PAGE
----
HPAC Magazine

10 details for expansion tanks

September 1, 2020 | By John Siegenthaler, PE

There are several design and installation details that should be used to properly incorporate an expansion tank into a closed-loop hydronic system.

Water in its liquid state, like nearly all physical materials, increases in volume when heated and decreases when cooled. These actions occur at a molecular level. Although it may appear that more water is being “created” as a given volume of water gets heated, that’s not the case. The same number of molecules are present, they’re just taking up more space.

Since water molecules are very small, one might assume that thermal expansion is a “weak” effect. However, that assumption is very wrong. Any attempt to constrain molecular expansion will be met by tremendous forces. If a strong metal container—such as a hydronic piping system—were to be completely filled with liquid water, sealed from the atmosphere, and heated, it would experience a rapid increase in pressure. If allowed to increase by further heating, the container would eventually burst, in some cases violently. That’s why all closed-loop hydronic systems must have a pressure relief valve.

Since we can’t mechanically “overpower” the expansion of water, we have to accommodate it. We need to give it something to “push” against when heated.

That something is a predetermined volume of air that stays within a closed hydronic system. The container for that air is called an expansion tank.

As the system’s water expands it pushes against the air in the tank causing it to compress. When the water cools and contracts, the air re-expands.

Today, the most commonly-used expansion tanks use a highly flexible butyl rubber or EPDM diaphragm to completely separate the air and water inside the tank. This diaphragm conforms to the internal surface of the tank when the air side is pressurized (Figure 1).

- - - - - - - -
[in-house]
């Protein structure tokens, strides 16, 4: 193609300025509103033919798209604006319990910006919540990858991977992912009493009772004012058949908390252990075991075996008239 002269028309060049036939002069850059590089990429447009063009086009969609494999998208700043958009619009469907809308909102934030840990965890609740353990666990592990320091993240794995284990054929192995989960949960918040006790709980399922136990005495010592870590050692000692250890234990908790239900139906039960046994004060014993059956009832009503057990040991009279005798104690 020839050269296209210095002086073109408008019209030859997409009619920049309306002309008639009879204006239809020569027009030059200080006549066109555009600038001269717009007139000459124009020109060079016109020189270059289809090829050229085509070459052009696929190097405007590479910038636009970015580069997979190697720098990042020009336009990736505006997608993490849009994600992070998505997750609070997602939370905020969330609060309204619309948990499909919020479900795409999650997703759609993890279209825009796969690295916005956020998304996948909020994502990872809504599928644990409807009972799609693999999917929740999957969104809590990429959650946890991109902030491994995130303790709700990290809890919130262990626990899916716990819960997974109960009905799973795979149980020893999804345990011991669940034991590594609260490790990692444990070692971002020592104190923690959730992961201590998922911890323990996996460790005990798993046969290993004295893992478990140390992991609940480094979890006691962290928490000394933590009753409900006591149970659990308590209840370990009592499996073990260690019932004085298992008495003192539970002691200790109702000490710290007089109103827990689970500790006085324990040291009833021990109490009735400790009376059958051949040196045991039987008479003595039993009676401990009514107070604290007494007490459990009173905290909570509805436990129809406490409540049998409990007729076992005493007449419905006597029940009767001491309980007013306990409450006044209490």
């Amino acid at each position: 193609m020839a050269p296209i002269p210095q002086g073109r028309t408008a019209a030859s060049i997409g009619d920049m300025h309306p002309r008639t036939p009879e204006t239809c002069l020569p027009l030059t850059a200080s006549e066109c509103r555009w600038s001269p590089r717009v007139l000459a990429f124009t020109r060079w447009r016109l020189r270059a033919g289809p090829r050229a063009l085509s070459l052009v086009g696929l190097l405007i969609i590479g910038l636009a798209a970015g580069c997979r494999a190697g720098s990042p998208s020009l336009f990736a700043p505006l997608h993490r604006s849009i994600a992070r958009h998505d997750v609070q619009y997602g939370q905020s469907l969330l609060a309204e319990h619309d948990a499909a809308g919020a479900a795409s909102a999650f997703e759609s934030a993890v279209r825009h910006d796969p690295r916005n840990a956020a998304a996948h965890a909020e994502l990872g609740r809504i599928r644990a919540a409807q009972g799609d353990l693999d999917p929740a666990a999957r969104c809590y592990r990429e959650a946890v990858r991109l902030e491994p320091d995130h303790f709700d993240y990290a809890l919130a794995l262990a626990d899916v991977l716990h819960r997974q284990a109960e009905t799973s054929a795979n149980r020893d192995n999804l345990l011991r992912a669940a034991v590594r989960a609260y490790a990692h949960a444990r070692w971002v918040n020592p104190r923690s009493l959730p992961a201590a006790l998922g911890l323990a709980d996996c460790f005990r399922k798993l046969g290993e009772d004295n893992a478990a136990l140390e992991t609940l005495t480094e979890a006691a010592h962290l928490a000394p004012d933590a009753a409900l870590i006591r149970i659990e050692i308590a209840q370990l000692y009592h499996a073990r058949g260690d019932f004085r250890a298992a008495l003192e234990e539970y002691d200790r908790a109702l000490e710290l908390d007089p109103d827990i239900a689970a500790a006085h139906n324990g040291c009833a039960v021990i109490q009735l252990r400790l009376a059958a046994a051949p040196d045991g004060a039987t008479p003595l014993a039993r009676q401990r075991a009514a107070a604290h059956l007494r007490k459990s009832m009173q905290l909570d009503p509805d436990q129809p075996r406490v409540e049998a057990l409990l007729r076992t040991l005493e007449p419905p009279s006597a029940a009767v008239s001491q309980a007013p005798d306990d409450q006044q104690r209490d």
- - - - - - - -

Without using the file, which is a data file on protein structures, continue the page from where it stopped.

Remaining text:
Figure 1

When the system’s water is heated, the increased volume moves into the tank. The diaphragm moves toward the captive air chamber. The air pressure in the tank increases as does the water pressure in the system. However, if the tank is properly sized, the increase is small and not enough to cause the pressure relief valve to open.

Diaphragm expansion tanks can be sized using charts or software. A detailed procedure for sizing diaphragm-type expansion tanks is given in reference 1 at the end of this article.

Details Matter

There are several design and installation details that should be used to properly incorporate an expansion tank into a closed-loop hydronic system.

Detail 1: Always make sure the expansion tank connects to the system close to the inlet side of the system’s circulator. This concept was correctly applied decades ago, but then slowly faded from practice as other installation “conveniences” seem to take priority.

The lack of attention to this detail is frequently the cause of chronic air entry into hydronic systems. Experienced hydronic technicians asked to fix systems that require frequent air purging know to check the placement of the expansion tank relative to the circulator inlet as one of the likely causes of the problem.

I’ve known of systems that suffered, from chronic air problems, but were instantly “cured” by repositioning the connection point of the expansion tank near the inlet of the circulator.
The point where the expansion tank connects to the piping system is the only location within the system where the pressure doesn’t change when the circulator is operating. This allows the differential pressure created by the circulator to be added to the static pressure in the system. Increased system pressure helps protect the circulator from cavitation and often allows for quieter operation. It also enhances the ability of air vents to eject air from the system. Figure 2 (below) shows acceptable placements of the tank.


Figure 2

Detail 2: It’s always best to install diaphragm type expansion tanks vertically with the piping connection at the top. This reduces stress on the tank’s connection relative to horizontal mounting. It also prevents air in the piping from getting trapped on the water side of the expansion tank when the system is first filled. The latter can occur when the tank is mounted vertically, but with the connection at the bottom.

Detail 3: The life of an expansion tank depends on system operating temperature, pressure, fluid chemistry and oxygen content. The higher the operating temperature, and the higher the availability of dissolved oxygen in the system’s water, the shorter the expected life of the tank.

When a tank fails due to a ruptured diaphragm or corrosion it’s relatively easy to replace IF the installer provided an isolation valve between the tank and where it connects to the system. Without this valve you may have to drain gallons from the system just to unscrew the failed tank and screw in a new one.